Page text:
* Please, lawyers, stick to cocaine. Allegations of crystal meth usage are très déclassé. [NewsOK.com]

* Kudos to Kirkland & Ellis for coming to the defense of lesbian and gay public employees in Michigan. [Poliglot / Metro Weekly]

* It seems that the Montana Supreme Court isn’t a fan of the Citizens United decision. [Huffington Post]

* Jamin Soderstrom, a (rather cute) former S&C associate and current Fifth Circuit clerk, has written a book (affiliate link) analyzing the qualifications of presidential candidates and the relationship between résumés and presidential success. [Tex Parte Blog]

* If you’re a law professor / blogger who wants to get a rise out of fellow profs, write posts in praise of Paul Campos (just voted our 2011 Lawyer of the Year — congrats again, Professor Campos). [PrawfsBlawg]

Your bonus is freedom.

Here at Above the Law, we spend a lot of time talking about bonuses to associates working in Biglaw firms. As you might have noticed from our bonus coverage over the past month or so, the size of these payouts is underwhelming to many who are receiving them.

But that coverage only deals with those few, those happy few, who are lucky enough to receive any type of bonus whatsoever. For many in and around Biglaw, their bonus this year will be $0. Their spring bonus will not exist. And they won’t even have Cravath to blame for it.

We’re talking about paralegals. We’re talking about secretaries. We’re talking about government lawyers and law clerks and a bunch of other people who worked really hard in 2011 and might get no bonus at all.

We feel your pain….

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[We were going to call this post something like "Associate Bonus Watch: Susman Godfrey Beats Cravath Too." But then we felt bad for singling out Cravath for paying unsatisfying bonuses, when so many other Biglaw firms have followed suit. So we went with a tamer title instead.]

Just as it did last year, the powerhouse litigation boutique of Susman Godfrey announced associate bonuses that put the bonus scales of most other firms to shame. Happy Holidays, Susman Godfrey associates!

(By the way, Susman is a firm that celebrates the season in high style. The holiday party of its New York office, catered by acclaimed chef Daniel Boulud, is already legendary, even though it’s of fairly recent vintage.)

So, the Susman bonuses — what are we looking at here?

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Ever since the UC Irvine School of Law opened its doors in 2009, the fledgling institution has been garnering rave reviews. It has already been labelled one of the most selective schools in the country. Every single member of its inaugural class had a job last summer. And that same first class goes to school for free.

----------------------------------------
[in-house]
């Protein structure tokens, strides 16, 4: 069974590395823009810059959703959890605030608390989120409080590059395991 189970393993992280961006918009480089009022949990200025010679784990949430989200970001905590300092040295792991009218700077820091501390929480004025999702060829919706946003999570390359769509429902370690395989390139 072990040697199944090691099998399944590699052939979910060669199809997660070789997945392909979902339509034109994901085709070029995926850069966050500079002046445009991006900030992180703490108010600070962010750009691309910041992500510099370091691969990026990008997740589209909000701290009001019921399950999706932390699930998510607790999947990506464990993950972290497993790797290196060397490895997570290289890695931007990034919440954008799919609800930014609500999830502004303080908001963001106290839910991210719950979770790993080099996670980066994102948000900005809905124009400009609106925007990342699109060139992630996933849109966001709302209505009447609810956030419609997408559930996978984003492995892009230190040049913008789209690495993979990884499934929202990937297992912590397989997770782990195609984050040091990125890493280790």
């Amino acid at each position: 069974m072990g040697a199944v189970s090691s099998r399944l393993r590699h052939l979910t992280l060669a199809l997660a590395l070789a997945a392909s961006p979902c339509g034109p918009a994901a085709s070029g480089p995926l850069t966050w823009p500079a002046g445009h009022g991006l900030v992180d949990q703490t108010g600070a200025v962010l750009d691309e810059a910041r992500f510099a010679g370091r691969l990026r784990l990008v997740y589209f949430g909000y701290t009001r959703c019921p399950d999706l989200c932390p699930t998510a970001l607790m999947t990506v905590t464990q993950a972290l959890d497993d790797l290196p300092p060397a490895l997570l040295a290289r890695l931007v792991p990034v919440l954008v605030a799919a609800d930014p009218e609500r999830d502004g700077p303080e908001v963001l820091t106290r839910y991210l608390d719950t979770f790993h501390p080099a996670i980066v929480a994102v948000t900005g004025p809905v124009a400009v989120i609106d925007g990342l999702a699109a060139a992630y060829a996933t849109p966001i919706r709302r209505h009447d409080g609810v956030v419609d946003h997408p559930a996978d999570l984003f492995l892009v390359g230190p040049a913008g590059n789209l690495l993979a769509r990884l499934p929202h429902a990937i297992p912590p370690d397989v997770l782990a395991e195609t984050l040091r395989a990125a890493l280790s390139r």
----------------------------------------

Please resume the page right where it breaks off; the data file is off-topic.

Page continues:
Over the weekend, the emerging West Coast powerhouse added a new impressive statistic to its quickly filling trophy case. This year, the school boasts one of the highest federal clerkship placement rates in the country.

Keep reading to see which elite law schools have been edged out by UC Irvine….

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Congratulations to the 2012 Bristow Fellows, who learned of their selection earlier this month. These one-year fellowships in the U.S. Solicitor General’s Office, awarded to recent law school graduates with outstanding academic records and top clerkships, are generally regarded as second only to Supreme Court clerkships in prestige (and often lead to SCOTUS clerkships as well). You can read more about the Bristow Fellowship, including the job responsibilities and application process, on the Justice Department website.

Let’s take a look at the next crop of Bristow Fellows. Which law schools did they graduate from, and for whom did they clerk?

Also: over the past three years, which law schools and judges have minted the most Bristow Fellows?

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If Learned Hand’s opinions are like the products of a bespoke tailor, the opinions coming out of the Ninth Circuit are like the products of a factory that is staffed by machines and menial workers who are overseen from afar by a handful of overworked managers.

– Justice Samuel Alito, in a recent speech at Rutgers School of Law (Newark), lamenting the decline of craftsmanship in judicial opinions.

(An interesting fact about Justice Alito and the Ninth Circuit, after the jump.)